College is the defining point of anyone’s career and what one does through their life. Take charge of it because no one else is going to. You are solely responsible for pursuing your interests and getting through your course load. If you’re in a male-dominated class and that’s intimidating, it might help to think of it this way: everyone in that class, male or female, are intimidated by tough courses. Most male students aren’t intentionally keeping women out of study/project groups. A few men that I interviewed did corroborate this – their course loads were so intense that they had no recollection of how many women were in the class or whether they spoke up in class or not. Similarly, the professors and TAs have a lot on their plates as well and may not have the bandwidth to realize this.

If you see the beauty in math and code and mechanics like many men and women before you, don’t let the lack of women in the class deter you. You’ve already broken the conditioning cycle by retaining your interest in STEM and intending to pursue it in college. Why stop there? Speak up in class and TA sessions. If you want to be included in study groups, walk up to the guys you want to study with and ask them. While some of them might refuse due to gender bias, not all of them will. It might be easier if you remind yourself that, male or female, most students in those tough classes have to rely on study groups to finish assignments – you’re not the only one. Also, making friends in that class, male or female, will prove useful not just through college but when you join the workforce as well. That’s the beginning of the network that will support you through your career.

Seeking out role and peer models

Role models and peers certainly help. So seek out the women on campus – senior students, undergraduate and graduate, and female professors in STEM – and ask them why they chose STEM. Ask them how they did it and what they like about it. Joining organizations like Society of Women Engineers (SWE) and mentorship programs like WitsOn can help you meet women who’ve excelled in those courses before you.

Don’t stop there – seek out women in the technical workforce. While we’re all lamenting about there not being enough women in the tech industry, the number most certainly isn’t zero. There are some great tools – LinkedIn, college career centers – to reach out to these women, especially alumni from your college. Learning the reality of a STEM career before calling it quits in college is always excellent calibration.

Even if you don’t actively seek out women to talk to, take heart in the fact that women before you have battled what you have and come out the victor. Whenever stereotypes, bias and discouragement is thrown your way, try and remind yourself of pioneers like Elizabeth Holmes of Theranos, Google’s “Security Princess” Parisa Tabriz, and so on.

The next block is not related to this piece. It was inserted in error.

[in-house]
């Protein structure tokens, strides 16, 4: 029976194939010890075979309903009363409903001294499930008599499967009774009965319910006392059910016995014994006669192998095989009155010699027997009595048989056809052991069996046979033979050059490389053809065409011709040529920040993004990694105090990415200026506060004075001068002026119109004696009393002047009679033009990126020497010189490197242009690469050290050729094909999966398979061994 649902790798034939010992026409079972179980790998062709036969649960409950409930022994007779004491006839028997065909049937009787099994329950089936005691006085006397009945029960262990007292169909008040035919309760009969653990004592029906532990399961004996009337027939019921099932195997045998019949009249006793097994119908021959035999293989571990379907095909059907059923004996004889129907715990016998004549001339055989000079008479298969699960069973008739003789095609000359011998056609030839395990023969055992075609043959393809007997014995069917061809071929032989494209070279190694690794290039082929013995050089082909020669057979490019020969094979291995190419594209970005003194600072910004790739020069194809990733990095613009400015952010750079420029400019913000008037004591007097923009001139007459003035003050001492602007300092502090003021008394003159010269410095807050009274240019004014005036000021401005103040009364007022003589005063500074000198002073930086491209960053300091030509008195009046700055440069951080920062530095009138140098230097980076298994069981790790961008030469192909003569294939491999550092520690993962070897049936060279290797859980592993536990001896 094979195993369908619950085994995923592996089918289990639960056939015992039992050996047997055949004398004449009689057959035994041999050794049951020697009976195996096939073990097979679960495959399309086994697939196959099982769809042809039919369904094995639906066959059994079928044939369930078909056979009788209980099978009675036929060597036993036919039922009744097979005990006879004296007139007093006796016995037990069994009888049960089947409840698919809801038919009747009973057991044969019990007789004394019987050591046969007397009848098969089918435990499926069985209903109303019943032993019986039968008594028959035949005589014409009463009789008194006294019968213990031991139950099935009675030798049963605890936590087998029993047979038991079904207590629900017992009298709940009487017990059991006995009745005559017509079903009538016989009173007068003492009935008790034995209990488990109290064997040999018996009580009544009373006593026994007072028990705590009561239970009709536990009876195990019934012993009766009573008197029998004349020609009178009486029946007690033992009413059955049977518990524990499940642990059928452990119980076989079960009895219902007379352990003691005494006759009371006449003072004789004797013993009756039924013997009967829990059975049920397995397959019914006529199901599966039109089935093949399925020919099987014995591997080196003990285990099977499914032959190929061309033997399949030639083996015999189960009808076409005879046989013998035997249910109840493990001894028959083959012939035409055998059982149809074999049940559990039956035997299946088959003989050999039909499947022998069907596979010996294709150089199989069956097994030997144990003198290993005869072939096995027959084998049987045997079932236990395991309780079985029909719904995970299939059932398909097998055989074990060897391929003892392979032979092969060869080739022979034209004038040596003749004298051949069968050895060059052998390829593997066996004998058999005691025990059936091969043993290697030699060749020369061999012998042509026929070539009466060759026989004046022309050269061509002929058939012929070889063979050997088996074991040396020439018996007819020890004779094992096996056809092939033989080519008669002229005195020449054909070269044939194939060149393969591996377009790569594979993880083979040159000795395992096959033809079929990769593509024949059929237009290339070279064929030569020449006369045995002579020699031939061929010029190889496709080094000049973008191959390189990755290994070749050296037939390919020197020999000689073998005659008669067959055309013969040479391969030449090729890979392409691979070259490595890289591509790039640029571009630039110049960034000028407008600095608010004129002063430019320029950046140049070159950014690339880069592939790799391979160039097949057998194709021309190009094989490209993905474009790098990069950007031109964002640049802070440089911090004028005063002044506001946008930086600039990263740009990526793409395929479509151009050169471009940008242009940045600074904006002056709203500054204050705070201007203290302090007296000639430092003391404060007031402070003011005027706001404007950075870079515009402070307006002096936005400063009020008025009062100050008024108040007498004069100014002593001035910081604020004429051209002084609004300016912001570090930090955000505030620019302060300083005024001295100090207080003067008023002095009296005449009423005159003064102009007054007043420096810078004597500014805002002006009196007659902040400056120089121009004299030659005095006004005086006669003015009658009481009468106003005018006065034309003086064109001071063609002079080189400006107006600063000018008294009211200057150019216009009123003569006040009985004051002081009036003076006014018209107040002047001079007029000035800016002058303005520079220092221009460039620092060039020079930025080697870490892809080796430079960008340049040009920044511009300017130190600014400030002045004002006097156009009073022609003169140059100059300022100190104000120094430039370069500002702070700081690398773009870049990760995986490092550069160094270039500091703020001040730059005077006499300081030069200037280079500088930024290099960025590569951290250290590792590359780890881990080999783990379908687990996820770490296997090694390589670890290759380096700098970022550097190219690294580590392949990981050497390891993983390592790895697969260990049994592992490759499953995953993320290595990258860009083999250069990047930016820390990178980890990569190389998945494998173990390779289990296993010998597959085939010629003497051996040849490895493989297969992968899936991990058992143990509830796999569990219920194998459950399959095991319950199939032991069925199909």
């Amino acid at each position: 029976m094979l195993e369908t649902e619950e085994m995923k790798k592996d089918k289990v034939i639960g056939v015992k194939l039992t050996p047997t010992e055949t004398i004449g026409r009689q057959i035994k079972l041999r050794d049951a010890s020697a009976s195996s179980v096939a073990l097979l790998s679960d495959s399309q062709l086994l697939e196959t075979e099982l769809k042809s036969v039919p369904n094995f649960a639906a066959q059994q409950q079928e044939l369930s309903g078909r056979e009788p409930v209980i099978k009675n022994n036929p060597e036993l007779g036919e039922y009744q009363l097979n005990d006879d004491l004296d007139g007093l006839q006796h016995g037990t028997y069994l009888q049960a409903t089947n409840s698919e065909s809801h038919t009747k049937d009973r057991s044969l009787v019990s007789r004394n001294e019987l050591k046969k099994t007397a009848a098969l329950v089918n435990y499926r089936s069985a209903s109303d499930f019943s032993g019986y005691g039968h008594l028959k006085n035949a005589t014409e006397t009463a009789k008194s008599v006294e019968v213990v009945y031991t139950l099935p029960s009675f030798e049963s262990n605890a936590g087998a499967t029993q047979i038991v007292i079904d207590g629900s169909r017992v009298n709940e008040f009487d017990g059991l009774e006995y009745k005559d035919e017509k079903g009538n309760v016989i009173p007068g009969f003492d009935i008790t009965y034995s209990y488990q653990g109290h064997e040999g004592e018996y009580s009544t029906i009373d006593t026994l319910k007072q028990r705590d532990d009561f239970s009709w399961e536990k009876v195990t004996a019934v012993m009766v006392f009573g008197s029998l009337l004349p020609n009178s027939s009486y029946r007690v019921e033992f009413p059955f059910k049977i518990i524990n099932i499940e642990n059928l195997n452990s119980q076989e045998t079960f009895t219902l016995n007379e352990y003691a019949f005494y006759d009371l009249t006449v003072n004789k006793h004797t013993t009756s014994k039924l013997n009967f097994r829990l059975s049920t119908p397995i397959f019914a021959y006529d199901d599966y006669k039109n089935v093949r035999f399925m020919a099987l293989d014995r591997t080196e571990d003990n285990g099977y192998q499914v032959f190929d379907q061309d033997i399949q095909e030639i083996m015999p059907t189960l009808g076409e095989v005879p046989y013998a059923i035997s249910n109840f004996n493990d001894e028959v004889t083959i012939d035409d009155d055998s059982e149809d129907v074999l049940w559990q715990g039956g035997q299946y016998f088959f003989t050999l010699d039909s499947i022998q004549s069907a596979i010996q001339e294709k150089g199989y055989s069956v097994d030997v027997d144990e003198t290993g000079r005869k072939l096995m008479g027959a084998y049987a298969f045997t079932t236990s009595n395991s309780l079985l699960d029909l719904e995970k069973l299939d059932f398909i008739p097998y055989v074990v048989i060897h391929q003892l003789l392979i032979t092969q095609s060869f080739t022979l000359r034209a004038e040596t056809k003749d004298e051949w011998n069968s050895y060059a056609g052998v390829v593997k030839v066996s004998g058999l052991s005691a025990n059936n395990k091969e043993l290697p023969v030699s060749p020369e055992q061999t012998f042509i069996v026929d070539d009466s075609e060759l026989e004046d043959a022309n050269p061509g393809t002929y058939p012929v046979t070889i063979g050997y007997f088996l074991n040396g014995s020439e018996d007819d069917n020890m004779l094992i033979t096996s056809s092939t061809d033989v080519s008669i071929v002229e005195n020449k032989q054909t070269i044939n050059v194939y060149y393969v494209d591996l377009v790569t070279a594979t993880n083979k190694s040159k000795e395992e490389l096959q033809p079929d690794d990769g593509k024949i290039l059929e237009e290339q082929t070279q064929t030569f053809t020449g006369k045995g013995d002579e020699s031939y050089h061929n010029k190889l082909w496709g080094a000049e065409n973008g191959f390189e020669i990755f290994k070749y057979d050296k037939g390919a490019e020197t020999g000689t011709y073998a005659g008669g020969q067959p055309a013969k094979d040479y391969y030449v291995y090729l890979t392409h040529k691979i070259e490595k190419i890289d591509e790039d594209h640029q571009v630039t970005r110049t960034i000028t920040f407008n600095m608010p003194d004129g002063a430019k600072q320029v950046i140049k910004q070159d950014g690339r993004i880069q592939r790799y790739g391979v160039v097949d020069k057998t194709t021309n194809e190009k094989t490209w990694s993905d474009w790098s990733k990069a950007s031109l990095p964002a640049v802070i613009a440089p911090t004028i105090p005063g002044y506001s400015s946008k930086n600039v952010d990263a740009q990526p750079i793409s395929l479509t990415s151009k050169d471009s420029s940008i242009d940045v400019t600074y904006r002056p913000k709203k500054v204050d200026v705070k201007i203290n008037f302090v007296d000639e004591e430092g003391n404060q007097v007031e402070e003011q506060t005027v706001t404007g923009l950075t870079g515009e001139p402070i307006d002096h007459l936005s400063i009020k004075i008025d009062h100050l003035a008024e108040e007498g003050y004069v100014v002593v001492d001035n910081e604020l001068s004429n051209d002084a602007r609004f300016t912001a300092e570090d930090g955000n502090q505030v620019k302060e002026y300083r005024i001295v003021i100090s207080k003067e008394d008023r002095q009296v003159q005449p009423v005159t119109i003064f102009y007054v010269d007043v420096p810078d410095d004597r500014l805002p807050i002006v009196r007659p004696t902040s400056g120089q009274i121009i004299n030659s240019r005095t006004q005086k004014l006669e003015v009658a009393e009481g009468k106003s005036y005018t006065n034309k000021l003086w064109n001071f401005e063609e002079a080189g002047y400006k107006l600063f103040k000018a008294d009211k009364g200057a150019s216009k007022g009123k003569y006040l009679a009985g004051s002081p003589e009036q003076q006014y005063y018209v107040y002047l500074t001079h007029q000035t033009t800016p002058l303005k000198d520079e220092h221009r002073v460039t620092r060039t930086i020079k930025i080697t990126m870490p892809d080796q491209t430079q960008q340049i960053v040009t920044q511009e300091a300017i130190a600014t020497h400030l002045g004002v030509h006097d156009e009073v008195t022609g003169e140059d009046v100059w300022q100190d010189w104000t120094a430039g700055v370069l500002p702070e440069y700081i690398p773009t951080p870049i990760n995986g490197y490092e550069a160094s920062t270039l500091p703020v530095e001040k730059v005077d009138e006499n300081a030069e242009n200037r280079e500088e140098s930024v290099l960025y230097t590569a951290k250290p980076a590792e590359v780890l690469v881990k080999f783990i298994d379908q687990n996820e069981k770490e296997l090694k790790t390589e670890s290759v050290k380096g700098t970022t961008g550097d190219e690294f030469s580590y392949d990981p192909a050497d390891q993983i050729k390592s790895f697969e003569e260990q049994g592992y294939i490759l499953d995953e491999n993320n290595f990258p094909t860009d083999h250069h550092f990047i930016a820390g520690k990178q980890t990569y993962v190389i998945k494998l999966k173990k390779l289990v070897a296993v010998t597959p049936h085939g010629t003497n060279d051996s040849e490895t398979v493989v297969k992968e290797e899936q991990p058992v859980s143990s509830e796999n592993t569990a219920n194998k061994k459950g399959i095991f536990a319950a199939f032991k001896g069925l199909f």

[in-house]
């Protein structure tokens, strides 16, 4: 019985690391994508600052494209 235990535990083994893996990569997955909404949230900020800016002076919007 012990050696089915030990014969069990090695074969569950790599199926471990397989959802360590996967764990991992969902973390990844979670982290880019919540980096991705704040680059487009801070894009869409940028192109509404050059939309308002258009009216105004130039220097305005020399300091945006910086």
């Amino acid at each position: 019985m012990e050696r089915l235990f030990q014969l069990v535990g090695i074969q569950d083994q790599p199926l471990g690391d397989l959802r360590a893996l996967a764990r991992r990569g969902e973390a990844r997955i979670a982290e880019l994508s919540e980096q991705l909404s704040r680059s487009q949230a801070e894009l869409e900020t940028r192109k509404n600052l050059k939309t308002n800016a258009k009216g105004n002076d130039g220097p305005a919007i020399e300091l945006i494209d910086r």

And role models for women don’t necessarily have to be women, do they? If you focus on the tech and not the gender, there are so many role models to emulate. Also, men in STEM may not face gender inequality, but a fair number of them face other issues like financial hardships, disabilities, and racial discrimination. At the end of the day, STEM is tough for almost everyone, and everybody pursuing it has to work hard. Seek out people who’ve persevered through it and learn from them.

Role models should speak up

On the other end, women who have persevered through tough STEM majors and are now successful scientists and engineers must come out more and talk about what they like about their jobs. I’ve personally observed that often when women are invited to speak at colleges events like SWE, we tend to focus on the “woman” in “woman engineer”, and not the “engineer”. Focusing on women is an important conversation for equality and understanding how women are sometimes placed at a disadvantage for being female. However, making engineering and science the focus at these events will help women see the rewarding aspect of a STEM career.

Role models aren’t just the Padmashree Warriors and Marissa Mayers of the world. Each and every woman who studied all those tough courses, even if they were in male-dominated classes and are working in a STEM career, are role models for the women out there who are interested in STEM. Speaking up more about our jobs will encourage more women to join and add to the gender equality movement.

(With input from Pranav Pai)